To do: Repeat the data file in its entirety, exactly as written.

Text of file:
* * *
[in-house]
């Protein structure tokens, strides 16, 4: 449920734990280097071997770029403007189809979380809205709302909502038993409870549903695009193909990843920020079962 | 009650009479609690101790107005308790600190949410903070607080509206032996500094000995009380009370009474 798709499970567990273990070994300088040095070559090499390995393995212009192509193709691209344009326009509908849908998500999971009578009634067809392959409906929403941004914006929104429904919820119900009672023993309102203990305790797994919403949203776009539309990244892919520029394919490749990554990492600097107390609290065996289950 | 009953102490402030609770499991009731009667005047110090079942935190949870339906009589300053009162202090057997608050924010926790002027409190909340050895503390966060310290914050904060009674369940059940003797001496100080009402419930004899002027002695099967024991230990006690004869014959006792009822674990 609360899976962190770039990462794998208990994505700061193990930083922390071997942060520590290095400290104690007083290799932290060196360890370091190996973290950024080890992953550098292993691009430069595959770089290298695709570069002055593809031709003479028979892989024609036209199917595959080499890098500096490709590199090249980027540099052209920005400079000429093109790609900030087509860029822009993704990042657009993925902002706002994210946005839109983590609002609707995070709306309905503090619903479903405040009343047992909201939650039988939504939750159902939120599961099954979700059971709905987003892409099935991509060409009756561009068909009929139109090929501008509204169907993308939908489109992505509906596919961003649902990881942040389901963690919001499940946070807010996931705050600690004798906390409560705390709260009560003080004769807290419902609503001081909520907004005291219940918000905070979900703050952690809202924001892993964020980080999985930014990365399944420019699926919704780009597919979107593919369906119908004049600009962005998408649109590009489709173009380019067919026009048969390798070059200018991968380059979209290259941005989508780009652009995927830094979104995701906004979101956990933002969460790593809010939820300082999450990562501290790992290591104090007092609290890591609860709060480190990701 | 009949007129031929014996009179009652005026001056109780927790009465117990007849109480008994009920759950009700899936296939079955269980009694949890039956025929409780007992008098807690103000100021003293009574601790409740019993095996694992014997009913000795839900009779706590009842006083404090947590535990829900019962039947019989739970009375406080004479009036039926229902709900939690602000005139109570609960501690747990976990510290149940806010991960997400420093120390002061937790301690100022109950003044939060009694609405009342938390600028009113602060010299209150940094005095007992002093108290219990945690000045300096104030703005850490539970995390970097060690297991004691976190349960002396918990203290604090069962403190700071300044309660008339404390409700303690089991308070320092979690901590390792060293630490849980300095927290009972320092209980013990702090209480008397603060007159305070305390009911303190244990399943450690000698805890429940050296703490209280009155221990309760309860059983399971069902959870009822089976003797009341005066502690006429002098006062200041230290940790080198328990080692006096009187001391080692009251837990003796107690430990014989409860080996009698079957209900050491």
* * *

[in-house]
């Protein structure tokens, strides 16, 4: 449920734990280097071997770029403007189809979380809205709302909502038993409870549903695009193909990843920020079962 | 009650009479609690101790107005308790600190949410903070607080509206032996500094000995009380009370009474 798709499970567990273990070994300088040095070559090499390995393995212009192509193709691209344009326009509908849908998500999971009578009634067809392959409906929403941004914006929104429904919820119900009672023993309102203990305790797994919403949203776009539309990244892919520029394919490749990554990492600097107390609290065996289950 | 009953102490402030609770499991009731009667005047110090079942935190949870339906009589300053009162202090057997608050924010926790002027409190909340050895503390966060310290914050904060009674369940059940003797001496100080009402419930004899002027002695099967024991230990006690004869014959006792009822674990 609360899976962190770039990462794998208990994505700061193990930083922390071997942060520590290095400290104690007083290799932290060196360890370091190996973290950024080890992953550098292993691009430069595959770089290298695709570069002055593809031709003479028979892989024609036209199917595959080499890098500096490709590199090249980027540099052209920005400079000429093109790609900030087509860029822009993704990042657009993925902002706002994210946005839109983590609002609707995070709306309905503090619903479903405040009343047992909201939650039988939504939750159902939120599961099954979700059971709905987003892409099935991509060409009756561009068909009929139109090929501008509204169907993308939908489109992505509906596919961003649902990881942040389901963690919001499940946070807010996931705050600690004798906390409560705390709260009560003080004769807290419902609503001081909520907004005291219940918000905070979900703050952690809202924001892993964020980080999985930014990365399944420019699926919704780009597919979107593919369906119908004049600009962005998408649109590009489709173009380019067919026009048969390798070059200018991968380059979209290259941005989508780009652009995927830094979104995701906004979101956990933002969460790593809010939820300082999450990562501290790992290591104090007092609290890591609860709060480190990701 | 009949007129031929014996009179009652005026001056109780927790009465117990007849109480008994009920759950009700899936296939079955269980009694949890039956025929409780007992008098807690103000100021003293009574601790409740019993095996694992014997009913000795839900009779706590009842006083404090947590535990829900019962039947019989739970009375406080004479009036039926229902709900939690602000005139109570609960501690747990976990510290149940806010991960997400420093120390002061937790301690100022109950003044939060009694609405009342938390600028009113602060010299209150940094005095007992002093108290219990945690000045300096104030703005850490539970995390970097060690297991004691976190349960002396918990203290604090069962403190700071300044309660008339404390409700303690089991308070320092979690901590390792060293630490849980300095927290009972320092209980013990702090209480008397603060007159305070305390009911303190244990399943450690000698805890429940050296703490209280009155221990309760309860059983399971069902959870009822089976003797009341005066502690006429002098006062200041230290940790080198328990080692006096009187001391080692009251837990003796107690430990014989409860080996009698079957209900050491």